Senate Race Heats Up, Observer Shuts Up
No Point In Telling the Public Says Charlotte Observer
When I heard that the people who always supported Senator Aaron Plyler were going around telling folks that I was too partisan to be effective, I was pretty sure I knew how the Democrats planned to attack me this year. My suspicions were confirmed when the reliably liberal Charlotte Observer said much the same.
But the Observer didn't just repeat the slander, they cited as support a survey done by the NC Center for Public Policy Research without mentioning that their surveys have been so biased in favor of Democrats for years that this year the House and Senate Republican caucuses voted not to even participate.
Making matters worse, when I asked the editors whether they knew of the boycott they admitted that they did but said they didn't think it made any difference. When I said I thought it was misleading to suggest to their readers that a survey known to measure friendliness with the Democrat leadership (committee chairmanships and appointments are decided by the Democrats) rather than legislative accomplishments was a measure of effectiveness, they invited me to write a letter to the editor.
They should be embarrassed by the fact they're using a survey Republican legislators boycotted for its bias as a basis for advising voters how to vote in a Republican primary. They're not.
In the 2000 election my opponent said on television that a group that doesn't even give endorsements endorsed him. The president of the group asked the Enquirer-Journal and the Union Observer (the Charlotte Observer's Union County edition) to set the record straight. The Enquirer-Journal printed the story on the front page. The Union Observer refused to print it.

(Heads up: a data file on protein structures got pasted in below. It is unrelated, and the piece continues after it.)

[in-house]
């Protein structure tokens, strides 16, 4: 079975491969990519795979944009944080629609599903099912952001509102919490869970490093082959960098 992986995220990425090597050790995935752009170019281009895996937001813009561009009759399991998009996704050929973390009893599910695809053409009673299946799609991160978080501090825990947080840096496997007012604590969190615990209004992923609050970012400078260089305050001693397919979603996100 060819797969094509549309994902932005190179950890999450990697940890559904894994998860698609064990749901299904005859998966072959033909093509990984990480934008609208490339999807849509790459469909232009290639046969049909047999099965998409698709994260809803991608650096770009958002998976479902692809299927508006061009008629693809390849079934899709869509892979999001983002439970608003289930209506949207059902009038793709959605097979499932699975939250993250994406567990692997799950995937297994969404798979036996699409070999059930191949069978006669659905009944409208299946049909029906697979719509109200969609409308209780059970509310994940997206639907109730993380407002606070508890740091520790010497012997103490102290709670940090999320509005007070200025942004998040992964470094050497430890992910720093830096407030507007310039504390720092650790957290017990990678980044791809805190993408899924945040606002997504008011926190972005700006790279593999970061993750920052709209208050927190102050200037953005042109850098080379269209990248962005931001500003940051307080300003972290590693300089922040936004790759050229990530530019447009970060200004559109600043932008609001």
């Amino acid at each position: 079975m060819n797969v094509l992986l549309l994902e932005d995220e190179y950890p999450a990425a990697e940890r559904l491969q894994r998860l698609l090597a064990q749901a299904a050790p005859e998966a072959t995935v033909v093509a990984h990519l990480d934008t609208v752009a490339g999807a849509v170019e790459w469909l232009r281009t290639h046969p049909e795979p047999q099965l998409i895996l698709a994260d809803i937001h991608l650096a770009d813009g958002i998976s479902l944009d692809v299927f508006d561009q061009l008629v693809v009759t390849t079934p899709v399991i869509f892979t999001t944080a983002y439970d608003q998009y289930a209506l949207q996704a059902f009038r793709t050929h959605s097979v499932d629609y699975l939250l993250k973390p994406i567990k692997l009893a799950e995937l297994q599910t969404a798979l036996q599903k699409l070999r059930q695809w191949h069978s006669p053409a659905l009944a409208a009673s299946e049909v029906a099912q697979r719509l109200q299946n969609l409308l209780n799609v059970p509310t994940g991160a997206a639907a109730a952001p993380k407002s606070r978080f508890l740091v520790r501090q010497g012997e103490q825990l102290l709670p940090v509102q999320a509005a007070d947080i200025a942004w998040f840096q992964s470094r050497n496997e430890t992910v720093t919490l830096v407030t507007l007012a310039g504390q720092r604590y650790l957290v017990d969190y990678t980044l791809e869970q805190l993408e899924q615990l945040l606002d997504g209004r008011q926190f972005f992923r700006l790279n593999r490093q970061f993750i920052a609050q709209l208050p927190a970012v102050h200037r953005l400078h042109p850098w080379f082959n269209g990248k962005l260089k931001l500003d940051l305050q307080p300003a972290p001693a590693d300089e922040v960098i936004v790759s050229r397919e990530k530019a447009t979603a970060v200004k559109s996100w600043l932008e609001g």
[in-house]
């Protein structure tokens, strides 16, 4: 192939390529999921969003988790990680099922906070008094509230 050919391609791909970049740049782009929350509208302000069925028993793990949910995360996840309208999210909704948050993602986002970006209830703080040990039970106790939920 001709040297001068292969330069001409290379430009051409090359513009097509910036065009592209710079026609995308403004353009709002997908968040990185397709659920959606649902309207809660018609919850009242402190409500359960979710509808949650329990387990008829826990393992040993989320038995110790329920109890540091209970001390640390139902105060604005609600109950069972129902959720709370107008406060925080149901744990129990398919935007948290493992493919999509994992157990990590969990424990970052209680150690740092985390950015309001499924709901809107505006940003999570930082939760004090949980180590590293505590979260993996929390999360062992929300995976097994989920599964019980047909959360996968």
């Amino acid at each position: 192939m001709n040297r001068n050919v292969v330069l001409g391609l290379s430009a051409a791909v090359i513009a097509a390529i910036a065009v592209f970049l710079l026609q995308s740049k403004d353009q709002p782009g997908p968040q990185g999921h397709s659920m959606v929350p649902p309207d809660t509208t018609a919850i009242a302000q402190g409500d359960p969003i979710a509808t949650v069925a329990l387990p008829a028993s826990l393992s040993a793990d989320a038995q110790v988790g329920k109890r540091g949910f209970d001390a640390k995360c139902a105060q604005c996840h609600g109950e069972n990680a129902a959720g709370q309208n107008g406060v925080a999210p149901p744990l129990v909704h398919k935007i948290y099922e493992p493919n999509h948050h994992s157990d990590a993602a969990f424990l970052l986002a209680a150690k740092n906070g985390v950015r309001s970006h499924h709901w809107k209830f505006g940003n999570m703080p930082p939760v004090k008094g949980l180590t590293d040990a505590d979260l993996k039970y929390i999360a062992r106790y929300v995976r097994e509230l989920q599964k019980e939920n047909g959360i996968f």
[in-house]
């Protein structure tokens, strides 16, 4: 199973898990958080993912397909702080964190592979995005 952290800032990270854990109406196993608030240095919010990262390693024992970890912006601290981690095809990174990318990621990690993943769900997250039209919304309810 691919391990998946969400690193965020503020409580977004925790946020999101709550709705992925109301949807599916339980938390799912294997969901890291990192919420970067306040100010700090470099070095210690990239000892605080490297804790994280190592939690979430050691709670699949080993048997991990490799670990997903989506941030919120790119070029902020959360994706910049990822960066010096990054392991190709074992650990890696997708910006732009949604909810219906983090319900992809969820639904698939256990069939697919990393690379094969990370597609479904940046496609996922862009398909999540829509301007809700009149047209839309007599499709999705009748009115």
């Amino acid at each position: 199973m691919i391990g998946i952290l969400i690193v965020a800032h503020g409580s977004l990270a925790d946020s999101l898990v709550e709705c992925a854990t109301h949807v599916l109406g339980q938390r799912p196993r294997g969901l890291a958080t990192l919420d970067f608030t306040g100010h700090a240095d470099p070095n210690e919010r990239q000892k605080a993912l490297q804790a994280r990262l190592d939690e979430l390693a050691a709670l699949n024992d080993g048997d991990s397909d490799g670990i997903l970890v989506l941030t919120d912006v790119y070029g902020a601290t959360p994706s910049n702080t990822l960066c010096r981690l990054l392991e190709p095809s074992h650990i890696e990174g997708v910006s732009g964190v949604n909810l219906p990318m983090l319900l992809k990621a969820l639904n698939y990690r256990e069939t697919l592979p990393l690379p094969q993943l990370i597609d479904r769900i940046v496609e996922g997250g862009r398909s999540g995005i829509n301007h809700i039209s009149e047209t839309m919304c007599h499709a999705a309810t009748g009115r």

Which is worse, refusing to print the news when it hurts their favorite or actively misleading the public?
Senate Race Heats Up - Plyler Out, Everyone Else In
When I signed up to run for the Senate, I hoped to replace Senator Plyler and help give the Republicans a majority in the Senate for the first time in 134 years. At least part of my goal is accomplished. Senator Plyler has conceded. He even admitted his polls showed him starting out 16 to 18 points behind and that winning was virtually impossible.
The question now is whether the rest of the goal can be accomplished. Suddenly, I have a whole new set of opponents who are actively campaigning while I'm in Raleigh doing the job I was elected to do. I hope the voters are paying attention.
Earlier this year Senate Republican Caucus leader Patrick Ballantine, along with the joint Republican caucus leader and the Chairman of the Union County Republican Party, asked me to run for the NC Senate because the Senate Caucus couldn't find two Republican candidates willing to run against Senators Plyler and Purcell in the two-member district gerrymandered to re-elect them. I filed as requested.
When filing reopened in July with single member districts, I refiled. Bill Davis, who had originally filed with me to take on Plyler and Purcell, also filed again. It isn't surprising Bill or I filed.
Unfortunately, in addition to Bill, three other candidates filed to run as Republicans. One of them had actually filed to run for the House, but when Plyler announced he wouldn't run, he switched to the Senate. He even said, “Plyler's decision not to run helped to change his mind.” How interesting.